Lethbridge becomes first municipality to support Buffalo Treaty
On Wednesday, during a ceremony at the University of Lethbridge, five members of Lethbridge City Council, including Mayor Blaine Hyggen, added the City of Lethbridge as a signatory supporting the Buffalo Treaty – thus making Lethbridge the first municipality to do so.
The Buffalo Treaty was first signed on September 24, 2014, at the Blackfeet Reservation in Montana, to honour, recognize and revitalize the time immemorial relationship with buffalo. The Treaty is supported by not only the Blackfoot Confederacy (Siksikaitsitapii), but also Nations of Treaty 7 and other Nations across North America.
"Supporting the Buffalo Treaty symbolizes an opportunity to share knowledge and learn from one another in the spirit of Reconciliation," says Mayor Hyggen. "On behalf of our City Council, I am pleased to add the City of Lethbridge as a supporter to this important document."
"The buffalo has traditional significance to this region as a whole," says Charlene Bruised Head-Mountain Horse, Indigenous Relations Advisor. "In a modern context, it can be a real point of knowledge on the ecological impacts, connections, and traditional ceremonies of the Plains people. The shared interests have huge benefits for our entire community."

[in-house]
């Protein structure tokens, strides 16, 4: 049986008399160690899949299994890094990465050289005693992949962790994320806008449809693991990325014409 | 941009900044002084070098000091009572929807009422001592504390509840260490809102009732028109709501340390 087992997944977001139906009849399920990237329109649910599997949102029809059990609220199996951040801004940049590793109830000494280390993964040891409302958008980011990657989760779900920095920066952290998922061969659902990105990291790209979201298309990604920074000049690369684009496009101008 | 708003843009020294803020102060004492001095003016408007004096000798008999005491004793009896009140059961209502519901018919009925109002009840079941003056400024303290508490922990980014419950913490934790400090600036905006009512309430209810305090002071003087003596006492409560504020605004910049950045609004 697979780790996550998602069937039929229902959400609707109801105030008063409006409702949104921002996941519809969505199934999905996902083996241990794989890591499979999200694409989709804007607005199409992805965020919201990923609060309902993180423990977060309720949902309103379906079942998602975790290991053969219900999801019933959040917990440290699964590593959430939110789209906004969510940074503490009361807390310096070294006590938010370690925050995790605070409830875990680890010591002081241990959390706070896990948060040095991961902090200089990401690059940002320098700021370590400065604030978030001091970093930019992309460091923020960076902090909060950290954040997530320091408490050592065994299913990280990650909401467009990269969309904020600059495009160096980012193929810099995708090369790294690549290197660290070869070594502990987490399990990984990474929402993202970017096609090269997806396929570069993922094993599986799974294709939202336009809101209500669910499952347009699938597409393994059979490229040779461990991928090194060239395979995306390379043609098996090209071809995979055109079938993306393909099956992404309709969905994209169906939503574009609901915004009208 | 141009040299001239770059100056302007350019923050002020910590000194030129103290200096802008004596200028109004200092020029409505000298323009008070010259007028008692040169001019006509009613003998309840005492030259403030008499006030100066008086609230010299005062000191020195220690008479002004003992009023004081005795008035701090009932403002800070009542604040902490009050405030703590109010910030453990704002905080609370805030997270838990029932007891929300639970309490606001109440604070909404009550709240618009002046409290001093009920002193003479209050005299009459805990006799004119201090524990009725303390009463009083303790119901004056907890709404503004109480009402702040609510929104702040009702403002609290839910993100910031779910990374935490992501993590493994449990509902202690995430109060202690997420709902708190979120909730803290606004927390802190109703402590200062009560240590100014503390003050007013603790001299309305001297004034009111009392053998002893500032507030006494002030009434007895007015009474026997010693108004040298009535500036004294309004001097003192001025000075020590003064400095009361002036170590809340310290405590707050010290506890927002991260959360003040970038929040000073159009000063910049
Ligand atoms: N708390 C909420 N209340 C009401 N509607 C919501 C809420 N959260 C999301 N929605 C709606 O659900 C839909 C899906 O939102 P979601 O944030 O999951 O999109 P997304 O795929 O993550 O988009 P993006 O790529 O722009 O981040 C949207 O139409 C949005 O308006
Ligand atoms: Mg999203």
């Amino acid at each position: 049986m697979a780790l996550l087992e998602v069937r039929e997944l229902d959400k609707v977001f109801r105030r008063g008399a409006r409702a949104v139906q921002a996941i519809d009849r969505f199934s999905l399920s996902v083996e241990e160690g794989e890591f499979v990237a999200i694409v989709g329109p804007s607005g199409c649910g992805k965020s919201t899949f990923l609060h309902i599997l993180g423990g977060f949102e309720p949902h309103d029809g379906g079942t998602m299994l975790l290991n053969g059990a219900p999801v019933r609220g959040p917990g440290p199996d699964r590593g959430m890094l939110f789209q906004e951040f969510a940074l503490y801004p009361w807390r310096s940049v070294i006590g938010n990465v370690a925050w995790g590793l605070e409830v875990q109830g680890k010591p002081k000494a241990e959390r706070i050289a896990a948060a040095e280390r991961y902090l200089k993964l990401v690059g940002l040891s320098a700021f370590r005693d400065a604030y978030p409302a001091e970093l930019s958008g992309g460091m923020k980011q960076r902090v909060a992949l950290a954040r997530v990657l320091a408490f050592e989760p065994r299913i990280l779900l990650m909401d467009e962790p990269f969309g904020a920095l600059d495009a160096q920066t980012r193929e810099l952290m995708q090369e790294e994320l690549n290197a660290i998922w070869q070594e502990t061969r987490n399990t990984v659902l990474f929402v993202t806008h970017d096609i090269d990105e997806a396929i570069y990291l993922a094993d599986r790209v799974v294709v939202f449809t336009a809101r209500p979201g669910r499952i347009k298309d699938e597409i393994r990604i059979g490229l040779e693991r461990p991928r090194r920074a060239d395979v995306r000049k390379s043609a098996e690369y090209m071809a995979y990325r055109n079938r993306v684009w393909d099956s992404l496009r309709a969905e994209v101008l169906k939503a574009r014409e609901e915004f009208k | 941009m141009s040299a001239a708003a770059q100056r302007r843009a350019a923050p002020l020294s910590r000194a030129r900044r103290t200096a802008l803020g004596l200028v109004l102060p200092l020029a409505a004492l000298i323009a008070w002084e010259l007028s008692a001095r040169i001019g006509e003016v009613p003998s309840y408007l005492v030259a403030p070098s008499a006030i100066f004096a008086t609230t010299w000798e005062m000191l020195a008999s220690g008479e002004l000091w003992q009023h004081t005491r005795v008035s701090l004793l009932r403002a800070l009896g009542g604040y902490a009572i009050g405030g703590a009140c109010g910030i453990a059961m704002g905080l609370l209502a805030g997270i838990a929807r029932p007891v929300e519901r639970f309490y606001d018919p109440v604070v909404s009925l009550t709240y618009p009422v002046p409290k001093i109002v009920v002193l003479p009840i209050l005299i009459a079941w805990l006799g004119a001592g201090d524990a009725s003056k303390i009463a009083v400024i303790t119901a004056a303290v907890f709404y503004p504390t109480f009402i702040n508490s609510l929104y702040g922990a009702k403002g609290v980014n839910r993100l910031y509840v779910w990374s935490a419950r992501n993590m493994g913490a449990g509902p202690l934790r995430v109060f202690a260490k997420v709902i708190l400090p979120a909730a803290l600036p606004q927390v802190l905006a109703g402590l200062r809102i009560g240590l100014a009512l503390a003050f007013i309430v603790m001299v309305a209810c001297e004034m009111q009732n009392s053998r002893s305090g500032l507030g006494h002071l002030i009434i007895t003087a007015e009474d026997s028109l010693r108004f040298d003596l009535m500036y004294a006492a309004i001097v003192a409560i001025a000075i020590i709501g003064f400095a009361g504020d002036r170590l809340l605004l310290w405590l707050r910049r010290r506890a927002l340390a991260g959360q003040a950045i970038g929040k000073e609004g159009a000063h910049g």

Lethbridge City Council on Tuesday voted unanimously to become a signatory to the Buffalo Treaty and authorize the Mayor to sign it. The decision stemmed from a presentation and recommendation from the Cultural and Social Standing Policy Committee on February 16.
"The treaty itself speaks to conservation, culture, education, health, economics and research — all things we can work on together — with the buffalo in the centre," says Dr. Leroy Little Bear, University of Lethbridge Vice-Provost Iniskim Indigenous Relations. "This will be the portal through which cooperation and relationships can be built."
The City of Lethbridge previously signed a Memoranda of Respect and Understanding with Kainai/Blood Tribe. Its purpose is to establish stronger communications, planning and opportunities for joint advocacy between the City and the Kainai/Blood Tribe to advance issues of common interest and resolve issues of common concern.
Read the U of L news release here.